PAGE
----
“In memory of

James Rush

who departed this life March 16th: 1727.

Aged 48 years.

I’ve tried the strength of death,

and here lie under ground,

But I shall rise above the Skies,

When the last trump shall sound.”

This James Rush was my grand father—My Son, the physician, was <called> named After him. I have Often heard him spoken of as a Strong minded man, <man>, & uncommonly ingenious in his business which was that of a Gunsmith. The farm still retains the marks of his boring machine. My father inherited both his trade and his farm.

While standing near his grave, & recollecting how much of my kindred dust<[. . .]> Surrounded it, my thoughts became confused and it was Some time before I could arrange them. Had any, or all my Ancestors and kinsmen risen from their graves, and surrounded me in their homespun, and working dresses (for they were all farmers or mechanics) they would probably have looked at each Other with some Surprize, & <looked> Said “What means that Gentleman by thus intruding upon us”?—“Dear, and venerable friends! Be not offended at me. I inherit your blood, and I bear the name of most of you. I come to claim Affinity with you, and to do homage to your Christian and rural Virtues. It is true my dress indicates that I move in a different Sphere from that in which you passed through life, but I have acquired and received nothing from the World which I prize so highly as the religious principles I inherited from you, and I possess nothing that I value so much as the innocence & purity of your Characters.”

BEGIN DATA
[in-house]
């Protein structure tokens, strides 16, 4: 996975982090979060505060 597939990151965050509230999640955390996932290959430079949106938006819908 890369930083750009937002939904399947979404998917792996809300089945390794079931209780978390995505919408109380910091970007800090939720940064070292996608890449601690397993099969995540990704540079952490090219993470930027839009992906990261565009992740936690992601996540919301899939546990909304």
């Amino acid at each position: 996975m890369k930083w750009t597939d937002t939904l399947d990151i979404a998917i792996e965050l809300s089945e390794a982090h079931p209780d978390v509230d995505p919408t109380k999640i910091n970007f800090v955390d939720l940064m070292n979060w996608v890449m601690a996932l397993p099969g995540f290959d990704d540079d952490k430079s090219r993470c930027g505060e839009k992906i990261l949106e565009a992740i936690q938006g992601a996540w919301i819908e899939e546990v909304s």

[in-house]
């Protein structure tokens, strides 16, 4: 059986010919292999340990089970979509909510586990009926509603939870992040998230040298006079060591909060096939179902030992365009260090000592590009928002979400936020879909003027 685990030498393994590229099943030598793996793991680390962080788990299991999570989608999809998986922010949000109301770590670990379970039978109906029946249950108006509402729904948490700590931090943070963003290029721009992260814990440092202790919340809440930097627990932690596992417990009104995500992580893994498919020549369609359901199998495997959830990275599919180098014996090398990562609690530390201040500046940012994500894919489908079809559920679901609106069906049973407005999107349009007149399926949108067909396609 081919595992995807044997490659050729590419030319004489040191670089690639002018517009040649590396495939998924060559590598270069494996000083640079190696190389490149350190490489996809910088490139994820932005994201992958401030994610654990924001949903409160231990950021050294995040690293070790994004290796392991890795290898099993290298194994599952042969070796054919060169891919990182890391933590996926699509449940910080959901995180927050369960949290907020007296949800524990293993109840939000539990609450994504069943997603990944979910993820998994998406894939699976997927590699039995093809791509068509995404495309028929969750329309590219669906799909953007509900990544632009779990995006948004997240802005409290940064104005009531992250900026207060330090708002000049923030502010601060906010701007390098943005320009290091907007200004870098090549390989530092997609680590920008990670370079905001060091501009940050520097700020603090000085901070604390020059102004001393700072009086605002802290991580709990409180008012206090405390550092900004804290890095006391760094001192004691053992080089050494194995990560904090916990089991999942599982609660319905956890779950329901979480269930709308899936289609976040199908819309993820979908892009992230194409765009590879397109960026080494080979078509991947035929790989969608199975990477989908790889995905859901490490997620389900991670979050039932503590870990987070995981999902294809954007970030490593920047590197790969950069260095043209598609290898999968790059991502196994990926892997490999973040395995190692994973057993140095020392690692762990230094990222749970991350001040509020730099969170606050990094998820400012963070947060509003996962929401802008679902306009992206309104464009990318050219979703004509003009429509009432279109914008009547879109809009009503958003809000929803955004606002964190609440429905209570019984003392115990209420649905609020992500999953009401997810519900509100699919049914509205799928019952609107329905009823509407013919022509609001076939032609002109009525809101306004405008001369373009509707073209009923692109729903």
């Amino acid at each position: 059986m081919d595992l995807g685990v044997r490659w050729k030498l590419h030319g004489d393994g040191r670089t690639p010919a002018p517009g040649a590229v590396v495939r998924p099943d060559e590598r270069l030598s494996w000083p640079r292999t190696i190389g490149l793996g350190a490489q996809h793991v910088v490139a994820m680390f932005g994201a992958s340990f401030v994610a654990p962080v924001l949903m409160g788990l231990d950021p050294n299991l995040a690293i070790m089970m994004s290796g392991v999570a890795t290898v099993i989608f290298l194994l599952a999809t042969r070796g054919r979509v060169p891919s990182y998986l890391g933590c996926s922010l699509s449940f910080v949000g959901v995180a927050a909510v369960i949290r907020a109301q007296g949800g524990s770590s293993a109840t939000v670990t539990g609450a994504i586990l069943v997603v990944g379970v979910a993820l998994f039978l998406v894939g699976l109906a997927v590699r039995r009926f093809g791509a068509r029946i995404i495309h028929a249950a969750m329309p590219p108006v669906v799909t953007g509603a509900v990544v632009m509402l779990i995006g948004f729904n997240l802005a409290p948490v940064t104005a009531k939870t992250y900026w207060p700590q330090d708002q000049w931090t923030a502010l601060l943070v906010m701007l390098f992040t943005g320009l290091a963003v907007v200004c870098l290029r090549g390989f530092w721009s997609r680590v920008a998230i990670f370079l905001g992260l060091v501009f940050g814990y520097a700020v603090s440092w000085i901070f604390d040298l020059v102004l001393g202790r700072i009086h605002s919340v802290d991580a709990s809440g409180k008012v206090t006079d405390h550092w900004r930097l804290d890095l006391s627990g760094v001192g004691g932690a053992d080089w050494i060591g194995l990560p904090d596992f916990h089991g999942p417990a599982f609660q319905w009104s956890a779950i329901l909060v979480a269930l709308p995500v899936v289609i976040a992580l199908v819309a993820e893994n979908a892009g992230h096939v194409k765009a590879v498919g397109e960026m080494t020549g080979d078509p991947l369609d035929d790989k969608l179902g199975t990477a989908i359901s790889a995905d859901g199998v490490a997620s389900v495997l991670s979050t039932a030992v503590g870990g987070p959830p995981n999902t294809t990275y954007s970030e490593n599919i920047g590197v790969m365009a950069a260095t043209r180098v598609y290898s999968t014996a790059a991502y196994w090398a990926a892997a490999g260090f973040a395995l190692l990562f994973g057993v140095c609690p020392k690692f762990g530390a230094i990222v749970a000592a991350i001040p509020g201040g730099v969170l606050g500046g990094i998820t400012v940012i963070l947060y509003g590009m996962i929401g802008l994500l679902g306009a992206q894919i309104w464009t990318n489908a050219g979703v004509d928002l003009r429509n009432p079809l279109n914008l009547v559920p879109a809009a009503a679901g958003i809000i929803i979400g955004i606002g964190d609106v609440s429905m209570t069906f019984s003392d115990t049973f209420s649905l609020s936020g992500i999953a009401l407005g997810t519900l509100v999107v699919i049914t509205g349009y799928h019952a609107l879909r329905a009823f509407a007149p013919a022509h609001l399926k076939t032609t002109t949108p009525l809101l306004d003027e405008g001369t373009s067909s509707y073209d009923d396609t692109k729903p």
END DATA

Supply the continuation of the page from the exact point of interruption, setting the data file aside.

Upon my return to my family in the evening, I gave them a history of the events of the day to which they listned with great pleasure, and partook at the same time of some Cherries from the limb of <[. . .]> a large tree (supposed to have been planted by my father) which my little Son brought home with him.

Mr Pope says, there are seldom more than two or three persons in the World Who are sincerely Afflicted at hearing of the death of any man, beyond the limits of his own family. It is I believe equally true that there seldom more than two or three persons in the world who are interested in any thing a man says of himself beyond the Circle of his own table, or fire side. I have flattered myself, that you are one of those two or three persons to whom the simple narrative and reflections contained in this letter will not be unacceptable from my <my> dear & much respected friend yours / Very Affectionately

Benjn: Rush

MHi: Adams Papers.